Likewise, in the case of Universal City Studios vs. Kamar Indus, when a manufacturer started selling products with the label, 'E.T. Phone Home,' Universal City studios brought legal action against them. The court found that the E.T. character was a vital piece of the movie (E.T. - The Extra-Terrestrial) produced by Universal City Studios. E.T was "a unique and distinctive character about whom the movie revolves, which is copyrightable," and thus Universal was entitled to relief.

    Hence, according to this test, the fictional character must be a crucial part of the story that is being told, and not merely a chessman in the game of telling the story.

Position in India
In India, paintings, sculptures, drawings, engravings, or photographs have been encompassed in the definition of 'artistic works.' However, a character is not protected; what is protected is the precise drawing of a cartoon or episode based on it. Likewise, under the definition of 'literary works,' the work, which is written down in words, is copyrightable.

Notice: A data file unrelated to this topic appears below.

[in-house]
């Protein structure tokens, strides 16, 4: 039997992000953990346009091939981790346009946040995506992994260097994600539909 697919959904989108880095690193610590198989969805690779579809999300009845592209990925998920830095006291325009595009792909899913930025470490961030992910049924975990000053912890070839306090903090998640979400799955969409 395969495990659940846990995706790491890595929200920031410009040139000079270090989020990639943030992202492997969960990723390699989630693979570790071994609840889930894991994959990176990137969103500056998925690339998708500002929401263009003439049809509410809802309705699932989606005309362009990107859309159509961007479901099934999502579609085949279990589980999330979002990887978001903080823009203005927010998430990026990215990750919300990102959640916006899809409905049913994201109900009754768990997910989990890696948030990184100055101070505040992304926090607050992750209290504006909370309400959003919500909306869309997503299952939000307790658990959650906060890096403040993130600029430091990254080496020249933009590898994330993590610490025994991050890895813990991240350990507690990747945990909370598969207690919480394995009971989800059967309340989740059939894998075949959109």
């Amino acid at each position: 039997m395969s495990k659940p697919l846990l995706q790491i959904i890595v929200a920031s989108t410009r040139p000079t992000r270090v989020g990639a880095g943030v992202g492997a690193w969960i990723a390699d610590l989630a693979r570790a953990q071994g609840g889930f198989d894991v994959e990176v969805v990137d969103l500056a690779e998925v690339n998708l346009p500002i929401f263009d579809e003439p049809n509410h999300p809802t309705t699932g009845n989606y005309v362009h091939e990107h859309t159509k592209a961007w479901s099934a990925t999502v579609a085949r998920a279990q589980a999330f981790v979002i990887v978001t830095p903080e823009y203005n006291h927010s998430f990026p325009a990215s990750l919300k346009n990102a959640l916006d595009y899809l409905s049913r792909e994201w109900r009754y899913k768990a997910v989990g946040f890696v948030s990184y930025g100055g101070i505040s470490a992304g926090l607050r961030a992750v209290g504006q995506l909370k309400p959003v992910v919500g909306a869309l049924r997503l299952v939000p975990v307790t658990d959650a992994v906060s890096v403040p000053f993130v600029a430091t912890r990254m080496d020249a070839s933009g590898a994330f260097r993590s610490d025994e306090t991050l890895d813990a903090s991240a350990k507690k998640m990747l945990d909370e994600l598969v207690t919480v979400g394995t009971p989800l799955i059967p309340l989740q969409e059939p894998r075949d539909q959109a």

However, a character's characteristics are not copyrightable as they remain in the imagination of the readers, and thus the entire story, which, if read in entirety, gives a hint of the character. Therefore, under the Indian statutory law, characters do not fall under the category enlisted as copyrightable in the Copyright Act. Nevertheless, the courts have still widened the domain of the expression 'work,' and have protected characters in various decisions.

In the case of Raja Pocket Books vs. Radha Pocket Books, the comic character Nagraj was imitated by the defendant in his comic, and was named 'Nagesh.' The court found that 'the characters' personalities were similar and both the green snakes had a serpentine-like look with red belts." The court held that not only the idea was borrowed, but the expression was copied too. The court gave an interim injunction for the duration of the suit to prohibit the defendant from circulating stickers, posters, or any other material, endorsing the character under the name Nagesh.

A Comparison Of The Two Characters Nagraj (Left) And Nagesh (Right)

The question of what makes a character capable of obtaining protection under the copyright regime was discussed in the case of Star India Pvt. Ltd vs. Leo Burnett, where the court opined, "The characters to be merchandised must have gained some public recognition, that is, achieved a form of an independent life and public recognition for itself independently of the original product or independently of the milieu/area in which it appears."